in the wake of the horrible sexual abuse scandal there. The entire situation is tragic, but the board acted promptly and rightly in asserting its authority at a school where, as with many big-time football powers, the coach and the athletic program are virtual deities.
In the case of the legendary Paterno, he is as iconic a coach as there is, with more wins than any other major college football coach and a well-deserved reputation as a football titan. But, like many titans, it appears he overestimated himself. He apparently thought he could still dictate the terms of his future at Penn State -- even after having displayed 10 years of reprehensible cowardice regarding the now-public allegations that former Penn State defensive coach and Paterno friend Jerry Sandusky sexually abused at least 8 boys. Essentially, after being told in 2002 by an eyewitness about Sandusky's allegedly sexually molesting a 10-year-old boy in the locker room shower, Paterno simply told his boss and then, when his superiors did nothing, kept his mouth shut for 10 years -- giving Sandusky a decade in which he allegedly continued to ruin more young lives through his access to young boys via a charity he runs for vulnerable youths. The university was sufficiently convinced of Sandusky's dangerousness to bar him from school locker room facilities -- but, for some odd reason, did not feel moved to protect potential victims outside of the university by going public with the embarrassing news about the allegations against one of their own.
Paterno's implicit message, as revealed in his own defense: Hey, I told my boss about this. I followed the rules. If they choose to hide the problem and not tell the police, why should I stick my neck out and bring down my football program by going to the police myself? Well, maybe now Joe realizes why he should have: because preventing 10 years of rapes of children is more important than protecting the brand name of Penn State football.
Paterno apparently thought he could outmaneuver the Board of Trustees by pre-emptively announcing yesterday that he would retire at the end of this season. But he badly underestimated them. The outraged board replied by swiftly and correctly handing Paterno his head, effective immediately, and by just as appropriately booting Penn State President Graham Spanier. Two of Paterno's bosses, Athletic Director Tim Curley and VP for Finance and Business Gary Schultz, have now been indicted for perjury and failing to report the incident to law enforcement. The grand jury says that Spanier also knew about the allegations against Sandusky and kept quiet, but at this point neither he nor Paterno have been indicted.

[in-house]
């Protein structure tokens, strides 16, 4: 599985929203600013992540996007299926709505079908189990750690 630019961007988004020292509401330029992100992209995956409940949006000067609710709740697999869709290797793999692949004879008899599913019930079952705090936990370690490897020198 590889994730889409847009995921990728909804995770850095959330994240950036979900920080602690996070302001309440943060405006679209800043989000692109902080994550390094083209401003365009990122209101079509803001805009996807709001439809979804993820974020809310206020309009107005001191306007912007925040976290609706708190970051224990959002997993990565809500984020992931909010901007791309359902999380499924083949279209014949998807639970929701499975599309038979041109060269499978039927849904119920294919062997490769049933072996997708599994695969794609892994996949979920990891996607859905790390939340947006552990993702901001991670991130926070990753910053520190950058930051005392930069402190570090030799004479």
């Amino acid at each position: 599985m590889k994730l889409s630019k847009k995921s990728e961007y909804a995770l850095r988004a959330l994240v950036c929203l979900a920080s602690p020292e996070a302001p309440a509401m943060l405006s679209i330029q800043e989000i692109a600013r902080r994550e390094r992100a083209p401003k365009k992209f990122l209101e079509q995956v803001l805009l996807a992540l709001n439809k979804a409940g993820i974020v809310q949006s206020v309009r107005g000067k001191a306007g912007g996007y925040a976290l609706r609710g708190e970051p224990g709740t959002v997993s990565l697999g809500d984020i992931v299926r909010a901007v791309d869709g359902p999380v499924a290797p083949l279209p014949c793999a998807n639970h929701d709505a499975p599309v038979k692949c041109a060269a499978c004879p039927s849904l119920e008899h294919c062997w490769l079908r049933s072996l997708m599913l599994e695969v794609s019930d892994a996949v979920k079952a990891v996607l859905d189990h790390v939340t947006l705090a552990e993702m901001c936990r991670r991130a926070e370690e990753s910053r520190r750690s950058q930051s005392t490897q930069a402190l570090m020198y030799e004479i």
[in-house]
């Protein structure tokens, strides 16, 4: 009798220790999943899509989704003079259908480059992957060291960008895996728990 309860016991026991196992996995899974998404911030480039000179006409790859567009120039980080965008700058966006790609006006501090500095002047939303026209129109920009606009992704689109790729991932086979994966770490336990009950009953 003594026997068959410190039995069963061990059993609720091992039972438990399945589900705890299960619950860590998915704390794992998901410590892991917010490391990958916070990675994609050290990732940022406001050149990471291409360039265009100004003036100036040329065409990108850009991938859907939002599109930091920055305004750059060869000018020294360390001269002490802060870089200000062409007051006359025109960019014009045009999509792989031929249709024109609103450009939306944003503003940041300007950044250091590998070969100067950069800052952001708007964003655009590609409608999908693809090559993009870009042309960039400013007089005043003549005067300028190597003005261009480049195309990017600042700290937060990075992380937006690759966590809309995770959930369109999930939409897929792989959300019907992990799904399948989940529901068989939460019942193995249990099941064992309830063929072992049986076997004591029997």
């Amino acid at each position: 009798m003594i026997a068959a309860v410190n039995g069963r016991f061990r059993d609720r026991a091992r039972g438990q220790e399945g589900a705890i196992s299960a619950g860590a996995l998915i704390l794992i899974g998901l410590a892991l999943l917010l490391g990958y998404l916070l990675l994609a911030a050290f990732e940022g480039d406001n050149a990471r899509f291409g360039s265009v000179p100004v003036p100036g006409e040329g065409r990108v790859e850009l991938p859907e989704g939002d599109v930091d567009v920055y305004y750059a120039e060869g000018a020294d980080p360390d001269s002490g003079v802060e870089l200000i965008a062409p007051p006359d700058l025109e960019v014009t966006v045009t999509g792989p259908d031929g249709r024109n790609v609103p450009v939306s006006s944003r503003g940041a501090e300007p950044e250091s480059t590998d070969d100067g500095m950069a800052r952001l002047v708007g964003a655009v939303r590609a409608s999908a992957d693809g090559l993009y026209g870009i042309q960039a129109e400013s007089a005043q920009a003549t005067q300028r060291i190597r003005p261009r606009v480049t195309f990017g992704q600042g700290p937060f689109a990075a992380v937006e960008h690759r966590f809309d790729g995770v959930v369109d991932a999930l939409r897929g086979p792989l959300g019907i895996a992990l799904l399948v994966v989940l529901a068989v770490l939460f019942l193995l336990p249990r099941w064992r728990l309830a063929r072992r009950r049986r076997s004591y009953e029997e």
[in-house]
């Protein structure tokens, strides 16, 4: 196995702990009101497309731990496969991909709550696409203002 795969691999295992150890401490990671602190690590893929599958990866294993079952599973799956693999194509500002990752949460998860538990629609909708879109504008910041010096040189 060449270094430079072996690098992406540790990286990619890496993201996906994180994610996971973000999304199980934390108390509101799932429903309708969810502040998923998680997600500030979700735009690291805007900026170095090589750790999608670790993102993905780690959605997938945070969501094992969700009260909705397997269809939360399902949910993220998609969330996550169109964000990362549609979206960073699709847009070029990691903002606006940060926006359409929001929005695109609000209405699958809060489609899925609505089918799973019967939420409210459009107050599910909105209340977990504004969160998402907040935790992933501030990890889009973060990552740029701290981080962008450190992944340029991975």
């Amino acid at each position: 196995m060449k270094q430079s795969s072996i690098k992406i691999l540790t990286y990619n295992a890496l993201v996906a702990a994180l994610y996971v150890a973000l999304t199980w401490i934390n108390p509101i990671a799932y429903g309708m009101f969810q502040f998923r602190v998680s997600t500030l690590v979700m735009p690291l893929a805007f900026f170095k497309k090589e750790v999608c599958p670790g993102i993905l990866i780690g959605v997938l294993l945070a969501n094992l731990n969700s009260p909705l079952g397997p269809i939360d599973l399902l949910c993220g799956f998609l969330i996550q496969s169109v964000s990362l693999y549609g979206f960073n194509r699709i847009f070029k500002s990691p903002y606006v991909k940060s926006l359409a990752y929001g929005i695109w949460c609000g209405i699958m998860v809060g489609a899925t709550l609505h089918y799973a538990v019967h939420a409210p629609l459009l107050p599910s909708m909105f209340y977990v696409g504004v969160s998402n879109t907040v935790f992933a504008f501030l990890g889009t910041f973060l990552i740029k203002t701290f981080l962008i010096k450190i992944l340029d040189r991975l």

There are, of course, politics here. Paterno has been angering the board for years with his imperial behavior. His latest stunt, trying to escape the scandal via his sudden statement of retirement without consulting with the board, no doubt angered them more. And Paterno and President Spanier have reportedly tussled for power for years.
But the politics don't alter the facts. Paterno and Spanier are out on their ears because they failed the most basic test of responsibility for the welfare of young people and for the character of the university. And Curley and Schultz have been indicted because failing to be honest about an alleged sex crime on campus and to report it to authorities is, according to the Pennsylvania attorney general, illegal.
But what this is really about is that college football, at the big football schools, is a business. It pulls in big money from alumni benefactors. It generates media hype. It attracts students. It builds a college's brand. It is a collusion among frenetic high school and college coaches, see-no-evil college administrators, the NCAA, the NFL, and glory- and money-hungry athletes. It is an industry, and its ruthless needs trump quaint concerns like ethics, academics, respecting women, and safeguarding the interests of young people in general.
The most tragic thing about the Penn State debacle is that more young people were, according to the charges, set up to be sexually brutalized and traumatized in the ensuing years in part because a coach and several administrators were afraid to damage their venerated football program.
The second-most-tragic thing is that, in the midst of a Great Recession and the kinds of vast suffering and plutocratic brutality we've not seen since the 1930s, thousands of students at Penn State now feel moved to near-riots involving toppled lampposts and overturned cars not because American society is sinking toward peonage and fascism but because they are losing their football coach.
Penn State is perennially rated as one of the nation's top party schools by Princeton Review. It was ranked the #1 party school in 2009, when this episode of the popular radio program This American Life provided a glimpse into the circus-like aspects of student life there.
One can wonder, too, how administrators could have worked for 10 years to bury this awful Sandusky issue without word leaking out to anyone on the Board of Trustees. I mean, these are heavyweights we are talking about: the board's vice chairman, who made the announcement of Paterno's firing, is CEO of U.S. Steel, for God's sake.
Still, it's good to see that even as crowds rage on campus, the Penn State Board of Trustees appears to be awake, sober, and willing to act.